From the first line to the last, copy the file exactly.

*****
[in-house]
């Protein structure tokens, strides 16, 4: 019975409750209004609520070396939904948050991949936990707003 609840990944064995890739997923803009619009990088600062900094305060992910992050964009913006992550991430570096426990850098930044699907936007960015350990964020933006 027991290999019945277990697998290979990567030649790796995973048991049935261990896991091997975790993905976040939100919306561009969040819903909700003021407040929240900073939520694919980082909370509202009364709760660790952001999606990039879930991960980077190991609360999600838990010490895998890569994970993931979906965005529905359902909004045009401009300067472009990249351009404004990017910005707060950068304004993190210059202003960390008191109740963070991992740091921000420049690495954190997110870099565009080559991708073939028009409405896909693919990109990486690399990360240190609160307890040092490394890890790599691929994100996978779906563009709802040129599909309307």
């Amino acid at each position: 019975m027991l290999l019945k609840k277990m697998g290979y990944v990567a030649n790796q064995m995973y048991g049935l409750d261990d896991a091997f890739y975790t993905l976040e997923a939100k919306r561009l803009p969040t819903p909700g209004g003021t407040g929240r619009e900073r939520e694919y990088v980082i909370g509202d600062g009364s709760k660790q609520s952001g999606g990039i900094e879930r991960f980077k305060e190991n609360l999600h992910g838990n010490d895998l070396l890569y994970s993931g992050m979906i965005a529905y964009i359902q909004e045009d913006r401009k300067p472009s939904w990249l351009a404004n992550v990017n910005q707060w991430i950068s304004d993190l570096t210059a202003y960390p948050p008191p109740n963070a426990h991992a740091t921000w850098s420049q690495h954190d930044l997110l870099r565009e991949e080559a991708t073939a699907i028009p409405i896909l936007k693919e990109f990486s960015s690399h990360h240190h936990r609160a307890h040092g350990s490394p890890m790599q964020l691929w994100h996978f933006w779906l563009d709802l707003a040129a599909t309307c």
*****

[in-house]
């Protein structure tokens, strides 16, 4: 019975409750209004609520070396939904948050991949936990707003 609840990944064995890739997923803009619009990088600062900094305060992910992050964009913006992550991430570096426990850098930044699907936007960015350990964020933006 027991290999019945277990697998290979990567030649790796995973048991049935261990896991091997975790993905976040939100919306561009969040819903909700003021407040929240900073939520694919980082909370509202009364709760660790952001999606990039879930991960980077190991609360999600838990010490895998890569994970993931979906965005529905359902909004045009401009300067472009990249351009404004990017910005707060950068304004993190210059202003960390008191109740963070991992740091921000420049690495954190997110870099565009080559991708073939028009409405896909693919990109990486690399990360240190609160307890040092490394890890790599691929994100996978779906563009709802040129599909309307």
């Amino acid at each position: 019975m027991l290999l019945k609840k277990m697998g290979y990944v990567a030649n790796q064995m995973y048991g049935l409750d261990d896991a091997f890739y975790t993905l976040e997923a939100k919306r561009l803009p969040t819903p909700g209004g003021t407040g929240r619009e900073r939520e694919y990088v980082i909370g509202d600062g009364s709760k660790q609520s952001g999606g990039i900094e879930r991960f980077k305060e190991n609360l999600h992910g838990n010490d895998l070396l890569y994970s993931g992050m979906i965005a529905y964009i359902q909004e045009d913006r401009k300067p472009s939904w990249l351009a404004n992550v990017n910005q707060w991430i950068s304004d993190l570096t210059a202003y960390p948050p008191p109740n963070a426990h991992a740091t921000w850098s420049q690495h954190d930044l997110l870099r565009e991949e080559a991708t073939a699907i028009p409405i896909l936007k693919e990109f990486s960015s690399h990360h240190h936990r609160a307890h040092g350990s490394p890890m790599q964020l691929w994100h996978f933006w779906l563009d709802l707003a040129a599909t309307c």